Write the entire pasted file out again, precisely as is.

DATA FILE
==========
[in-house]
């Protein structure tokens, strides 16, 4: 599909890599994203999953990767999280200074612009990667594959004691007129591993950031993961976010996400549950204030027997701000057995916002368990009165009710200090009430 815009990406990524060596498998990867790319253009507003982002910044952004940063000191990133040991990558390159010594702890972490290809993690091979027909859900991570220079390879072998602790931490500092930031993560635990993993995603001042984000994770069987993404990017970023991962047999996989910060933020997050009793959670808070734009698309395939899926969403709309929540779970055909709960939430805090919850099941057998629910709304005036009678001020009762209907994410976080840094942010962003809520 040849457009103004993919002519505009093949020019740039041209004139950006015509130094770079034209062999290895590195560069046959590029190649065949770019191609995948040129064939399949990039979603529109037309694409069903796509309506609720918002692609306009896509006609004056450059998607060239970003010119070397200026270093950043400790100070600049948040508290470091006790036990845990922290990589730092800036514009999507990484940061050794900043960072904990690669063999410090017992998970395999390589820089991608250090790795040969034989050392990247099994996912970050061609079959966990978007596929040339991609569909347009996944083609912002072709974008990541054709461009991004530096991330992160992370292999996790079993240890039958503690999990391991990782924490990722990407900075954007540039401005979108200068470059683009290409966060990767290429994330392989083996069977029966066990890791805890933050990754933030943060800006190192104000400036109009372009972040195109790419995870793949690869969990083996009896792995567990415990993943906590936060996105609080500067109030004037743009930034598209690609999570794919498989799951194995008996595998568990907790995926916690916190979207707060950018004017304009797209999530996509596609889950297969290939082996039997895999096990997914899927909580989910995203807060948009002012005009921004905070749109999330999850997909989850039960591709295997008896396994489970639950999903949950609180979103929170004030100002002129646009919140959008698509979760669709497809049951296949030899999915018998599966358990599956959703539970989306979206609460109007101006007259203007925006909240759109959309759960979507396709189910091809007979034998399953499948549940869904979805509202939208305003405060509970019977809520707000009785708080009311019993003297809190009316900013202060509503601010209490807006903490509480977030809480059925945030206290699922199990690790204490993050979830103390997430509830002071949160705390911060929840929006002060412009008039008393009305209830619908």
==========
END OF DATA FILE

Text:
[in-house]
């Protein structure tokens, strides 16, 4: 599909890599994203999953990767999280200074612009990667594959004691007129591993950031993961976010996400549950204030027997701000057995916002368990009165009710200090009430 815009990406990524060596498998990867790319253009507003982002910044952004940063000191990133040991990558390159010594702890972490290809993690091979027909859900991570220079390879072998602790931490500092930031993560635990993993995603001042984000994770069987993404990017970023991962047999996989910060933020997050009793959670808070734009698309395939899926969403709309929540779970055909709960939430805090919850099941057998629910709304005036009678001020009762209907994410976080840094942010962003809520 040849457009103004993919002519505009093949020019740039041209004139950006015509130094770079034209062999290895590195560069046959590029190649065949770019191609995948040129064939399949990039979603529109037309694409069903796509309506609720918002692609306009896509006609004056450059998607060239970003010119070397200026270093950043400790100070600049948040508290470091006790036990845990922290990589730092800036514009999507990484940061050794900043960072904990690669063999410090017992998970395999390589820089991608250090790795040969034989050392990247099994996912970050061609079959966990978007596929040339991609569909347009996944083609912002072709974008990541054709461009991004530096991330992160992370292999996790079993240890039958503690999990391991990782924490990722990407900075954007540039401005979108200068470059683009290409966060990767290429994330392989083996069977029966066990890791805890933050990754933030943060800006190192104000400036109009372009972040195109790419995870793949690869969990083996009896792995567990415990993943906590936060996105609080500067109030004037743009930034598209690609999570794919498989799951194995008996595998568990907790995926916690916190979207707060950018004017304009797209999530996509596609889950297969290939082996039997895999096990997914899927909580989910995203807060948009002012005009921004905070749109999330999850997909989850039960591709295997008896396994489970639950999903949950609180979103929170004030100002002129646009919140959008698509979760669709497809049951296949030899999915018998599966358990599956959703539970989306979206609460109007101006007259203007925006909240759109959309759960979507396709189910091809007979034998399953499948549940869904979805509202939208305003405060509970019977809520707000009785708080009311019993003297809190009316900013202060509503601010209490807006903490509480977030809480059925945030206290699922199990690790204490993050979830103390997430509830002071949160705390911060929840929006002060412009008039008393009305209830619908």